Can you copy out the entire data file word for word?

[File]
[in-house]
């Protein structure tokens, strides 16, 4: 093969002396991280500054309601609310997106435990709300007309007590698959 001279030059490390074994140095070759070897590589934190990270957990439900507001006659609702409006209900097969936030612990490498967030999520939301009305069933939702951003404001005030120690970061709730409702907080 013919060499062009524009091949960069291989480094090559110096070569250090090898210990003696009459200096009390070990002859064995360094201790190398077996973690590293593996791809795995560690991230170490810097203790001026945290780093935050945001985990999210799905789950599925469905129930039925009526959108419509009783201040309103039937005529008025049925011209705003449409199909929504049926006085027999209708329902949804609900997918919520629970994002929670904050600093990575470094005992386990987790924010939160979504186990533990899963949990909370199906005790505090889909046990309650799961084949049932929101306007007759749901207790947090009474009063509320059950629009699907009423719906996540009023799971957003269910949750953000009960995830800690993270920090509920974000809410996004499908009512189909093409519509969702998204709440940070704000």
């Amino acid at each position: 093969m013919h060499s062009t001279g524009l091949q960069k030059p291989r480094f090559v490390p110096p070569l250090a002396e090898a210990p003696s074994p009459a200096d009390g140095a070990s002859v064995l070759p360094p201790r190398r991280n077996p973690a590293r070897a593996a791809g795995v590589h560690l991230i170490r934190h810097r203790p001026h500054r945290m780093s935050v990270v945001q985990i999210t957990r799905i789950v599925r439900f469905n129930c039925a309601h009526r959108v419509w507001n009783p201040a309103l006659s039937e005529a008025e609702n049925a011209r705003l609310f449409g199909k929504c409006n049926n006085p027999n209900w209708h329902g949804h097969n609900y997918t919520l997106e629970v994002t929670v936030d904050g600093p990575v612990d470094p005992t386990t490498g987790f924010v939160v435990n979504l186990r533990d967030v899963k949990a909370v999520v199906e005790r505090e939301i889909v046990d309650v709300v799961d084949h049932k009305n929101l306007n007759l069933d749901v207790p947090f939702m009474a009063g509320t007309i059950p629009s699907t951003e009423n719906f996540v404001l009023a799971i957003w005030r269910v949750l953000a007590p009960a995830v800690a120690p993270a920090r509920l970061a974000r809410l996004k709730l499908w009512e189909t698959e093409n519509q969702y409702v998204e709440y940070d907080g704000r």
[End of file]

[in-house]
């Protein structure tokens, strides 16, 4: 093969002396991280500054309601609310997106435990709300007309007590698959 001279030059490390074994140095070759070897590589934190990270957990439900507001006659609702409006209900097969936030612990490498967030999520939301009305069933939702951003404001005030120690970061709730409702907080 013919060499062009524009091949960069291989480094090559110096070569250090090898210990003696009459200096009390070990002859064995360094201790190398077996973690590293593996791809795995560690991230170490810097203790001026945290780093935050945001985990999210799905789950599925469905129930039925009526959108419509009783201040309103039937005529008025049925011209705003449409199909929504049926006085027999209708329902949804609900997918919520629970994002929670904050600093990575470094005992386990987790924010939160979504186990533990899963949990909370199906005790505090889909046990309650799961084949049932929101306007007759749901207790947090009474009063509320059950629009699907009423719906996540009023799971957003269910949750953000009960995830800690993270920090509920974000809410996004499908009512189909093409519509969702998204709440940070704000």
């Amino acid at each position: 093969m013919h060499s062009t001279g524009l091949q960069k030059p291989r480094f090559v490390p110096p070569l250090a002396e090898a210990p003696s074994p009459a200096d009390g140095a070990s002859v064995l070759p360094p201790r190398r991280n077996p973690a590293r070897a593996a791809g795995v590589h560690l991230i170490r934190h810097r203790p001026h500054r945290m780093s935050v990270v945001q985990i999210t957990r799905i789950v599925r439900f469905n129930c039925a309601h009526r959108v419509w507001n009783p201040a309103l006659s039937e005529a008025e609702n049925a011209r705003l609310f449409g199909k929504c409006n049926n006085p027999n209900w209708h329902g949804h097969n609900y997918t919520l997106e629970v994002t929670v936030d904050g600093p990575v612990d470094p005992t386990t490498g987790f924010v939160v435990n979504l186990r533990d967030v899963k949990a909370v999520v199906e005790r505090e939301i889909v046990d309650v709300v799961d084949h049932k009305n929101l306007n007759l069933d749901v207790p947090f939702m009474a009063g509320t007309i059950p629009s699907t951003e009423n719906f996540v404001l009023a799971i957003w005030r269910v949750l953000a007590p009960a995830v800690a120690p993270a920090r509920l970061a974000r809410l996004k709730l499908w009512e189909t698959e093409n519509q969702y409702v998204e709440y940070d907080g704000r």